Figure 2. Comparison of perioperative variables. There was no variable suggesting that video-assisted thoracic surgery with mini-thoracotomy in emergency surgery would be more harmful than the conventional approach.

Generally, chest tube thoracotomy can be an initial management for 80% - 85% of all chest-injured patients [5]. However, on-going bleeding, retained clotted hemothorax, persistent pneumothorax, and empyema will necessitate thoracotomy in 20% - 30% of these initially conservatively treated patients [6]. Improved recent surgical results in the elective operation has led us to choose less-invasive procedures not only in non-trauma surgeries but even for trauma surgeries as well. Due to recent advancements in VATS, most chest trauma patients are candidates for VATS in both elective and urgent operations [7,8]. The rate of conversion to thoracotomy is reportedly around 20% [7,9,10] although one report exists of penetrating diaphragmatic injury being diagnosed and repaired 100% by VATS [11]. However, emergency cases are fundamentally different. A conversion from VATS to thoracotomy means an increased amount of blood loss and longer operation time. If the conversion rate is up as high as 10%, VATS cannot be validated as a treatment of choice for emergency hemothorax.

Diaphragmatic injury, which was the main cause of hemothorax in 25% of the cases in our study, is a unique injury because of the many differences in diagnosis and treatment between blunt and penetrating trauma. Blunt left diaphragmatic injury can be detected easily by simple chest X-ray film. On the other hand, it is often difficult to detect penetrating diaphragmatic injury and that is why thoracoscopy or laparoscopy has been employed for patients with penetrating thoraco-abdominal injuries. Although there are some reports in which the usefulness of thoracoscopy or laparoscopy is described [12,13], laparotomy is often necessary even for patients with penetrating injuries [14], and much more often for patients with blunt diaphragmatic injuries in order to repair the associated abdominal organ injury and to restore abdominal organs stacked in the left pleural cavity. To reduce surgical invasiveness in patients with blunt diaphragmatic injuries without delay of temporary hemostatsis, a combination of laparotomy and VATS with or without a mini-thoracotomy may be an alternative to standard thoracotomy.

There are two considerable problems when VATS is applied for blunt traumatic hemothorax, especially in emergency operations, such as in the present study. Immediate temporary hemostasis is crucial and these blunt trauma patients are generally placed on the operating table in the supine position because of multiple trauma or the possibility of aggravating abdominal injuries. We experienced one patient who died of liver injury, for which there was no indication of surgical repair preoperatively, during open repair of the lacerated lung in the lateral position (data not shown). Since then, we have attempted emergency VATS with a mini-thoracotomy in the supine position for multiple traumatic patients. The supine position allows for the simultaneously repair of multiple injuries in order to reduce operating time and blood loss. Contrary to a study of spontaneous hemopneumothorax, when compared with a VATS alone procedure, VATS with a mini-thoracotomy was reported to reduce operation time without prolonging either periods of chest tube placement or length of hospital stay [15]. Although the present study excluded critical patients with a survival rate probability of less than 10%, there was no increase in the amount of blood transfused during the perioperative periods in the VATS group compared with the conventional thoracotomy group. Moreover, there was a tendency toward shorter ICU stays among patients in the VATS group.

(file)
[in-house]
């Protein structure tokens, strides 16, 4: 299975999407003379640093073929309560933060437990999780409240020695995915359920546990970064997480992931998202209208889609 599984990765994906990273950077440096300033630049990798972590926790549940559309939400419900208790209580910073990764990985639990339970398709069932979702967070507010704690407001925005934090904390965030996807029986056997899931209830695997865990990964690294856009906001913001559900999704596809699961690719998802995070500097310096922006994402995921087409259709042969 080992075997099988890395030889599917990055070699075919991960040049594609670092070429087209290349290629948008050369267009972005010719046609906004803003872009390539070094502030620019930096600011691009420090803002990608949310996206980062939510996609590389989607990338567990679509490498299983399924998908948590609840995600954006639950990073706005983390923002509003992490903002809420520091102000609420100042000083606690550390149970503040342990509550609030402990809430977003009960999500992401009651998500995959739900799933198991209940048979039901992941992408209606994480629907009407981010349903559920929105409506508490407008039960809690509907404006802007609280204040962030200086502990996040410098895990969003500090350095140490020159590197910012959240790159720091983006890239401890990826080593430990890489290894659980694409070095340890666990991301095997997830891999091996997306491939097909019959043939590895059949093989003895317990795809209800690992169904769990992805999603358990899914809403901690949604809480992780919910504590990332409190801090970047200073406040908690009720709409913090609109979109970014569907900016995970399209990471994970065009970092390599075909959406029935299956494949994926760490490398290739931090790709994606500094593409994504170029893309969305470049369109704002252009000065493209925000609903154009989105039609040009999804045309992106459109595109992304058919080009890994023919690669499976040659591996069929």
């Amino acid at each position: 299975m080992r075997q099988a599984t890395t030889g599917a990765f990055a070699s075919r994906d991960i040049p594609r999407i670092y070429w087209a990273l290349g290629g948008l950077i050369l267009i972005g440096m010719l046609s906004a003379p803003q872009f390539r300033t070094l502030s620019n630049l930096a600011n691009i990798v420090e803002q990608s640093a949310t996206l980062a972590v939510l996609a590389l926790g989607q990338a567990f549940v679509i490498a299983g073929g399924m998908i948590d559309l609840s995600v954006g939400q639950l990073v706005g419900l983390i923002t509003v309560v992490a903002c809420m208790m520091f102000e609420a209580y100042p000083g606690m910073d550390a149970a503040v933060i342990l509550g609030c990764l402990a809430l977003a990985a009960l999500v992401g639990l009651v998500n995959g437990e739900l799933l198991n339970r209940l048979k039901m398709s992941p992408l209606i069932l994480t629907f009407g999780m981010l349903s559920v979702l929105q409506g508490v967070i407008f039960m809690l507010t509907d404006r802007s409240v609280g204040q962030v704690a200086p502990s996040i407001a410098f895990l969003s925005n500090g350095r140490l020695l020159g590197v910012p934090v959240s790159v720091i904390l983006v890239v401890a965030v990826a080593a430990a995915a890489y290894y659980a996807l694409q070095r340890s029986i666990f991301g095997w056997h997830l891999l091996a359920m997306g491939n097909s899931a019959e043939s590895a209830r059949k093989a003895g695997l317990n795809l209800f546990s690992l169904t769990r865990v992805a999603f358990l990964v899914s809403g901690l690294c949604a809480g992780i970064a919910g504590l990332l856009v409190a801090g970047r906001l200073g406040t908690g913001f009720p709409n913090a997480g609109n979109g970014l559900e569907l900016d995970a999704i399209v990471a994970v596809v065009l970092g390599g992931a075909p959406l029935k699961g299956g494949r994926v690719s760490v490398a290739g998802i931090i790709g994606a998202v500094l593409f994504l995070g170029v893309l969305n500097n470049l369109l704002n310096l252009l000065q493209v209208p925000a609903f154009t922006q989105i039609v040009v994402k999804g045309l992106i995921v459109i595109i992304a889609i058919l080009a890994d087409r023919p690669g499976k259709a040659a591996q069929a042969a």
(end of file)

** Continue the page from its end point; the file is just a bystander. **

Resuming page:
There are several limitations in this study. For example, due to it being a single center study, the number of the patients was very small. There were no statistically significant differences between the groups. We suspect that multiple trauma causes the difficulties in analyzing the results of this study. Moreover, although this is a prospective study, it is not randomized. However, we propose that VATS with a mini-thoracotomy is a less-invasive alternative treatment for emergency traumatic hemothorax because, at least, there was few disadvantage when compared with conventional thoracotomy.

In conclusion, VATS with mini-thoracotomy should be considered a viable option as a less-invasive treatment for emergency traumatic hemothorax.